Topic: "No Faux News?" (3)
The gallant Braves were flying back to Atlanta during the 1976 baseball season when Ted Turner, the new owner of the ball club and a pioneer in cable TV, began to draw on a napkin. He explained to his broadcast team that they could conceivably beam a signal to a communications satellite which could then be transmitted to cable systems all over the country. The broadcasters looked at one another, and said "That's interesting."
The Atlanta Braves of 1976 were one of the worst teams in all of baseball. At the time, there was no ESPN, no regional sports networks, and even (hallelujah) no Fox. Skip Caray, one of the original broadcasters said, "It was like being on the first wagon train heading west. We didn't know where we were going, but we were having fun getting there." Soon the fledgling cable TV stations around the country realized that live baseball was more entertaining than playing tapes of usually very dull subject-matter, even if it was a crummy team. The broadcasters were probably the first to recognize thjat something was happening, simply because they were being recognized everywhere they went, and people started doing things like buying them drinks.
Dale Murphy, Bob Horner, Jerry Royster, Ralph Garr, Hank Aaron, Gary Matthews, Phil Niekro, Pascual Perez, Glenn Hubbard, Bob Watson, and a plethora of others were becoming household names all over America. The ubiquitous Turner added homey touches and down-right offensive stuff to grab the nation's attention. Watching an ostrich race, or a cow-milking contest was not unexpected on any given night at the ballpark, and "Chief Noc-a-Homa" would emerge from his teepee in the left-field stands and dance a little dance whenever an Atlanta Brave hit a home run. There was an air of uncontrolled festival emanating from America's town that was too busy to hate anybody.
In 1991 the Atlanta Braves went from last in the National League to first place, and suddenly the attention they had achieved on America's cable stations caught fire. The Commissioner of Major League Baseball was deluged with complaints from the other team owners, whose attendance and viewership dropped significantly as people wanted to watch the boys from Atlanta. Viewership nationally justified the dubbing of this emerging monolith as "America's Team."
John Smoltz, Chipper Jones, Tom Glavine, Greg Maddox, Ron Gant, David Justice, Otis Nixon, Francisco Cabrera, Fred McGriff, Jeff Blauser, Sid Bream, John Rocker, and Julio Franco were participants in a 14-year reign as the only team to win the championship of the Eastern Division of the National League. That is a record of first-place finishes that has never been approximated by any team, in any sport, anywhere, ever.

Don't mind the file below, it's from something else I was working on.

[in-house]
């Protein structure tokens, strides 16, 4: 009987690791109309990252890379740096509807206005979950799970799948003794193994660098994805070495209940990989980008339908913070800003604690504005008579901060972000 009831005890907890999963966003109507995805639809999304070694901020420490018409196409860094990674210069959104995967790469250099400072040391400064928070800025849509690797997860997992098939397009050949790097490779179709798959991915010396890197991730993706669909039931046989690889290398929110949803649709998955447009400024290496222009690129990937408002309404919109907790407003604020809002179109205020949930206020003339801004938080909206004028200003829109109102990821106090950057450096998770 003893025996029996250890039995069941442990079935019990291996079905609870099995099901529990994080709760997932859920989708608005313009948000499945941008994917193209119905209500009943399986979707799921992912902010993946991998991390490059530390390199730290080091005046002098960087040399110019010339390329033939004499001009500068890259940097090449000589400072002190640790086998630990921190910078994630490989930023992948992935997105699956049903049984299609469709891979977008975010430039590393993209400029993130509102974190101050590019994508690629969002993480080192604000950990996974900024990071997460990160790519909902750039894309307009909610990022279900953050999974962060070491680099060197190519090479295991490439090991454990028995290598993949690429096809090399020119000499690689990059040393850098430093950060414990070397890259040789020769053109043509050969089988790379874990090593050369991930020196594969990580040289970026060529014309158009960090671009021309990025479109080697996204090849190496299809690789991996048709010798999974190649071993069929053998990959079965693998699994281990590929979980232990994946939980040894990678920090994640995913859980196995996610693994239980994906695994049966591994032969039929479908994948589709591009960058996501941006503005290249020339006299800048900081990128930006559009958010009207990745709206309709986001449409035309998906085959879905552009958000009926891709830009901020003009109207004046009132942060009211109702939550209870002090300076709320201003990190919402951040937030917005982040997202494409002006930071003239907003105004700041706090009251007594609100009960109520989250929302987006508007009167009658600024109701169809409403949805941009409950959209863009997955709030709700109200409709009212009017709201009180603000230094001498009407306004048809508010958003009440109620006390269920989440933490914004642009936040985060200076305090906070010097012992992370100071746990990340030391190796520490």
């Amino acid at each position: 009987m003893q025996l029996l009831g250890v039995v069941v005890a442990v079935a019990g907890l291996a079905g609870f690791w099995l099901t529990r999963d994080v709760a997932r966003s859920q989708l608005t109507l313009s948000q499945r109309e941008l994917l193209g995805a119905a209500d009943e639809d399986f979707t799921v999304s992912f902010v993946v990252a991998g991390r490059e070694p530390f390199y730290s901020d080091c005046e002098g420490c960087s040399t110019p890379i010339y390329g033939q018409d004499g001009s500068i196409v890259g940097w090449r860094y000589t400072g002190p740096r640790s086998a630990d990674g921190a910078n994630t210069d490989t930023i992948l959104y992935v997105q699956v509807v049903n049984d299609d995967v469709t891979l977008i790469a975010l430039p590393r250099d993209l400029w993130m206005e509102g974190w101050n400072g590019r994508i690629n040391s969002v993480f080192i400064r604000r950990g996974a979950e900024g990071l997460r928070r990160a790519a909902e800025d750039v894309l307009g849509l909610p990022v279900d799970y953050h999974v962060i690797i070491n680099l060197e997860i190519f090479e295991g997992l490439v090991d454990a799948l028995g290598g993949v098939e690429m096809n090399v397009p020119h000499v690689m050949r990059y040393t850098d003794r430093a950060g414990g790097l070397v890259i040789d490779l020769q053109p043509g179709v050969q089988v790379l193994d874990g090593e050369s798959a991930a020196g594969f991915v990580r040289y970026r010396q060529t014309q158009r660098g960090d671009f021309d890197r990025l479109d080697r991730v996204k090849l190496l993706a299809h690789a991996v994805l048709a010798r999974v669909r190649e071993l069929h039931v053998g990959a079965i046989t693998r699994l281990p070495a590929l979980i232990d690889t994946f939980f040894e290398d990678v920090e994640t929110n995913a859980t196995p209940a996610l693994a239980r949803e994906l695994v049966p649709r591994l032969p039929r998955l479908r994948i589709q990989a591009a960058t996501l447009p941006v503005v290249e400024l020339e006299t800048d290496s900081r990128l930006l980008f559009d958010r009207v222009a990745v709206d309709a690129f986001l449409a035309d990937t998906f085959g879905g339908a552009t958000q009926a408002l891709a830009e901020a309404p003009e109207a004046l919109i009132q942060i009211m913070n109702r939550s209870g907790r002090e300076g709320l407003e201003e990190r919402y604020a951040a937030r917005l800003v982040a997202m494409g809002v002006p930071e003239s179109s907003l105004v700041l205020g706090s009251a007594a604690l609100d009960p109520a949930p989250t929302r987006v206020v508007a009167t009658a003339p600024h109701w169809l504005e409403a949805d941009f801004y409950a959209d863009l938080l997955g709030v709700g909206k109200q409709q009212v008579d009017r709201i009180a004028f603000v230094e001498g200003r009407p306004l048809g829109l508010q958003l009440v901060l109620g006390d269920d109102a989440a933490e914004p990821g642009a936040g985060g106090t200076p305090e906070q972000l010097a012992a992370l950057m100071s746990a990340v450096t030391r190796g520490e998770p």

So? Is Frodo merely lamenting the fact that, at long last, the reign has ended and his "gallant Braves" have ended their season without achieving even a second-place berth in the play-offs leading up to the World Series? No, it is not that simple.
The Turner Broadcasting System televised its final Atlanta Braves baseball game this afternoon. Viewership has declined 84% since the heyday of 1995, what with the growth of ESPN, other sports networks, and yes, even Fox (gag). Ted Turner is long gone, forced out in the mergers that brought Time-Warner, Liberty Media, and other space aliens into the corporate ownership, and the humanity of the organization followed in the same fashion as the demise of the Great Auk.
Somewhere the sun is shining, so the poem goes. The mighty Casey of sports programming in America, who brought one team into America's living rooms, and made the Mayor of Hilo, Hawaii, among others, a fan of a team in a place where he had never even visited, had indeed, struck out. Frodo will no longer be able to watch the gallant Braves from his retreat in the mountains, that is, unless he signs up for MLB.com for only $199.
Therein is the rub, or so Billy Shakespeare might have said. Ah, but there is so much more, for never again will Frodo's father call him on the telephone and say "What's the matter with Murphy? He's not hitting." Never again will Skip Caray scream into a microphone as Sid Bream slides across home plate with the words "Braves Win, Braves Win, Braves Win." Never again will Ted and Jane sit next to Jimmy and Rosalyn in the front row.
It won't be the gallant Braves against the world, ever again.